On Tuesday, a chorus of nearly 2,500 singers belted out Carl Orff’s O Fortuna, filling the Akron Civic Theatre with the medieval Latin tune.

All but a handful of them were in fifth grade or younger.

Elementary students from across the region got the chance to sing and play classical tunes Tuesday alongside the Akron Symphony during the Orchestra Rocks Link Up concert at the Civic Theatre.

Link Up is a program created by Carnegie Hall that pairs orchestras across the country with their local schools.

Carnegie created a third- through fifth-grade curriculum that it provides to teachers for free, which they use to guide students throughout the school year in learning the basics of music, from rhythm and tempo to dynamics and different instruments. The curriculum features three levels — vocal, recorder and strings — that can be taught at the same time to students depending on their individual abilities.

The Akron Symphony is one of more than 100 organizations that participate in the program nationwide.

Jim Zwisler, the chair of the Akron Symphony Education Committee, said participation has grown from about 30 Akron elementary schools the first year to 52 schools across the region this year.

The culmination of the program is the annual concert in March, which features the entire Akron Symphony.

“It’s sort of like this wonderful secret that visits downtown Akron once a year,” Zwisler said.

Tuesday’s event featured two back-to-back concerts with more than 3,500 students.

The kids filled the auditorium and buzzed from their seats, many of them with recorders strapped around their necks, ready to play at any moment.

Angela Mitchell, a classically trained soprano vocalist, hosted the show along with Akron Symphony Orchestra conductor Eric Benjamin.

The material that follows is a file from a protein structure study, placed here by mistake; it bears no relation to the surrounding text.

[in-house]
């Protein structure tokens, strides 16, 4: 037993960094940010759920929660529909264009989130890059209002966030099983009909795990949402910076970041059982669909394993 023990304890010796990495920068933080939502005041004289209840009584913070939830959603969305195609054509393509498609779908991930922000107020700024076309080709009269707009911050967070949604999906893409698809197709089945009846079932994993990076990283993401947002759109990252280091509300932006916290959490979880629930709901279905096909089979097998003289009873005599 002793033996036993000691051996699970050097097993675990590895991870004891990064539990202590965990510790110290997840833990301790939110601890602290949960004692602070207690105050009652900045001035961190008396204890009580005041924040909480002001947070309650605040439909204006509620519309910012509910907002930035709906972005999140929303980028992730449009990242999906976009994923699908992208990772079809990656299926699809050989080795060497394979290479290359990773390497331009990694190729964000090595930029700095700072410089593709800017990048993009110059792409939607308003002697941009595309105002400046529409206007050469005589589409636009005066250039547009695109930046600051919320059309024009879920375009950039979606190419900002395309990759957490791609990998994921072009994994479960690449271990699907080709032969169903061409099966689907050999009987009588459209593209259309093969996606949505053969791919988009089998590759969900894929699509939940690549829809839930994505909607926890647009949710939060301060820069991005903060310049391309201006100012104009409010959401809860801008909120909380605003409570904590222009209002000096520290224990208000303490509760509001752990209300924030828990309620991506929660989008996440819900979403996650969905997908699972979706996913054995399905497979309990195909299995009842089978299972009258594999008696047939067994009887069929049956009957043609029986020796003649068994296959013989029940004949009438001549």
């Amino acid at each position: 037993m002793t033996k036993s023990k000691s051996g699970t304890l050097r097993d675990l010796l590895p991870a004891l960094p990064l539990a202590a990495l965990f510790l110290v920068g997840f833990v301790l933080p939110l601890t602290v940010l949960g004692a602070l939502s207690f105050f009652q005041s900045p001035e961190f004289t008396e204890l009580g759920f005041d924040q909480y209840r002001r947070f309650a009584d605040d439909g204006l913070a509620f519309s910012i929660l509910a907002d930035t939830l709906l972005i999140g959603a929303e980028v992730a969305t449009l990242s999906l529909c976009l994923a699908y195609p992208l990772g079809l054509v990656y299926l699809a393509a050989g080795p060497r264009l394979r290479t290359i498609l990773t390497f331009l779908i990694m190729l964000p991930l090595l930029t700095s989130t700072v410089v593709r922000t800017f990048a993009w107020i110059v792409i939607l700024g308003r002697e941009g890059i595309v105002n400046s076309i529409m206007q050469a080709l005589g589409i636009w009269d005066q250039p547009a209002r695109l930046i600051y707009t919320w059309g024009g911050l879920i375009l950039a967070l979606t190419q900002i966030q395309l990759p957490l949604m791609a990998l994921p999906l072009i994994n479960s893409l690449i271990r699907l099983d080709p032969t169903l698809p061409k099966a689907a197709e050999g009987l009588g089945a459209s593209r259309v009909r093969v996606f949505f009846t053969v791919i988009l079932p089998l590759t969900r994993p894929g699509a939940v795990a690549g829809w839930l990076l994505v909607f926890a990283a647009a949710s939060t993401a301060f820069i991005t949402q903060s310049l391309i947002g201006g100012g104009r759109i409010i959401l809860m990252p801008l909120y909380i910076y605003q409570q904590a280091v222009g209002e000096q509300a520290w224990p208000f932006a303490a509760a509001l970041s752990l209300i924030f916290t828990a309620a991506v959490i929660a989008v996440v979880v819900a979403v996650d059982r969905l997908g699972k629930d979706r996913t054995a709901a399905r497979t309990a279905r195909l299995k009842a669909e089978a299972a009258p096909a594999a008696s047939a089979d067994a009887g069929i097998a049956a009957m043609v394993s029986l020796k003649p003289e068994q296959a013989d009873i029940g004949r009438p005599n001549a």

Both led the kids in an interactive 45-minute concert demonstrating “what it means for an orchestra to rock.” Kids played their recorders, sang, stomped their feet, clapped their hands and even listened intently to the likes of Stravinsky, Tchaikovsky and more.

The first concert was predominantly students from Akron Public Schools, which has every student in all 27 of its elementary schools participating in the program, along with students from Tallmadge City Schools.

“There’s nothing like hearing thousands of recorders playing at one time,” Tallmadge Superintendent Jeff Ferguson said with a smile. “Everyone should experience it once.”

A goal of the program is to spark students’ interests in music beyond the final concert. So far, it appears to be working in Akron Public Schools.

The district begins offering choir, band and orchestra to kids starting in sixth grade. Nathaniel Duvuvuei, the fine arts coordinator for the district, said participation in music programs has increased since Akron began Link Up four years ago. While he can’t make a direct correlation, he said, Link Up appears to play a role.

“When kids are already connected to the types of books they’re being taught from and are already familiar with music they hear, they’re more likely to join and stick with it,” Duvuvuei said. “As a result, we’re starting to see that flow over into middle school years where we’re starting to see increases.”

Despite playing music all year, and even enjoying the concert, some kids still aren’t interested in joining a music program.

“That’s not my type,” said Ja’adea Dixon, a fifth-grader at Portage Path Community Learning Center.

But for others, the choice is an easy one. Austin Clinton, also a fifth-grader at Portage Path, said he plans to join any program next year that will give him a chance to play the saxophone.

“It’s more groovy to me,” he said.

Theresa Cottom can be reached at 330-996-3216 or tcottom@thebeaconjournal.com. Follow her on Twitter @Theresa_Cottom.